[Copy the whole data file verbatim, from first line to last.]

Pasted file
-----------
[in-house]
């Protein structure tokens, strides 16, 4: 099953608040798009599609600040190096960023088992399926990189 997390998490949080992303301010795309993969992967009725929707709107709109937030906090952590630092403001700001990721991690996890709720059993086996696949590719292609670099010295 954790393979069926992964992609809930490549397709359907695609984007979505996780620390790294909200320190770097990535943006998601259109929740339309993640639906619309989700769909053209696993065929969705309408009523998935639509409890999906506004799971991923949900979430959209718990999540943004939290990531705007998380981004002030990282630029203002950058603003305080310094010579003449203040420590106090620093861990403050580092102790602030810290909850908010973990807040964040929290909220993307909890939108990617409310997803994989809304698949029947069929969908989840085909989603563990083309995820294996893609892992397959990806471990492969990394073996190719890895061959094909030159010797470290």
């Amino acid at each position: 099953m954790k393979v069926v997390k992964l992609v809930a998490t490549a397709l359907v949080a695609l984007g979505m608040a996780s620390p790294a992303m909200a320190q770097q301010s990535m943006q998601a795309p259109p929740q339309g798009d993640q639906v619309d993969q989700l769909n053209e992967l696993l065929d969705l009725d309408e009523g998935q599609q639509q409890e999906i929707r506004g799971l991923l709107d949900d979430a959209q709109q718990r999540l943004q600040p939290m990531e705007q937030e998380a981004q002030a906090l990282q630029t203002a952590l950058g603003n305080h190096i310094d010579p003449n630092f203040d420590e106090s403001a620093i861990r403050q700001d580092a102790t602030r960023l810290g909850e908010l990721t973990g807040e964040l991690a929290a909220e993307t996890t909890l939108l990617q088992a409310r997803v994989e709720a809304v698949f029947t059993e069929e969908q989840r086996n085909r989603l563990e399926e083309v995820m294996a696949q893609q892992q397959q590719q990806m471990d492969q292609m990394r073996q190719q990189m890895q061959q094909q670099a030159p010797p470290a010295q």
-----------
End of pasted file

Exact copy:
[in-house]
């Protein structure tokens, strides 16, 4: 099953608040798009599609600040190096960023088992399926990189 997390998490949080992303301010795309993969992967009725929707709107709109937030906090952590630092403001700001990721991690996890709720059993086996696949590719292609670099010295 954790393979069926992964992609809930490549397709359907695609984007979505996780620390790294909200320190770097990535943006998601259109929740339309993640639906619309989700769909053209696993065929969705309408009523998935639509409890999906506004799971991923949900979430959209718990999540943004939290990531705007998380981004002030990282630029203002950058603003305080310094010579003449203040420590106090620093861990403050580092102790602030810290909850908010973990807040964040929290909220993307909890939108990617409310997803994989809304698949029947069929969908989840085909989603563990083309995820294996893609892992397959990806471990492969990394073996190719890895061959094909030159010797470290």
């Amino acid at each position: 099953m954790k393979v069926v997390k992964l992609v809930a998490t490549a397709l359907v949080a695609l984007g979505m608040a996780s620390p790294a992303m909200a320190q770097q301010s990535m943006q998601a795309p259109p929740q339309g798009d993640q639906v619309d993969q989700l769909n053209e992967l696993l065929d969705l009725d309408e009523g998935q599609q639509q409890e999906i929707r506004g799971l991923l709107d949900d979430a959209q709109q718990r999540l943004q600040p939290m990531e705007q937030e998380a981004q002030a906090l990282q630029t203002a952590l950058g603003n305080h190096i310094d010579p003449n630092f203040d420590e106090s403001a620093i861990r403050q700001d580092a102790t602030r960023l810290g909850e908010l990721t973990g807040e964040l991690a929290a909220e993307t996890t909890l939108l990617q088992a409310r997803v994989e709720a809304v698949f029947t059993e069929e969908q989840r086996n085909r989603l563990e399926e083309v995820m294996a696949q893609q892992q397959q590719q990806m471990d492969q292609m990394r073996q190719q990189m890895q061959q094909q670099a030159p010797p470290a010295q």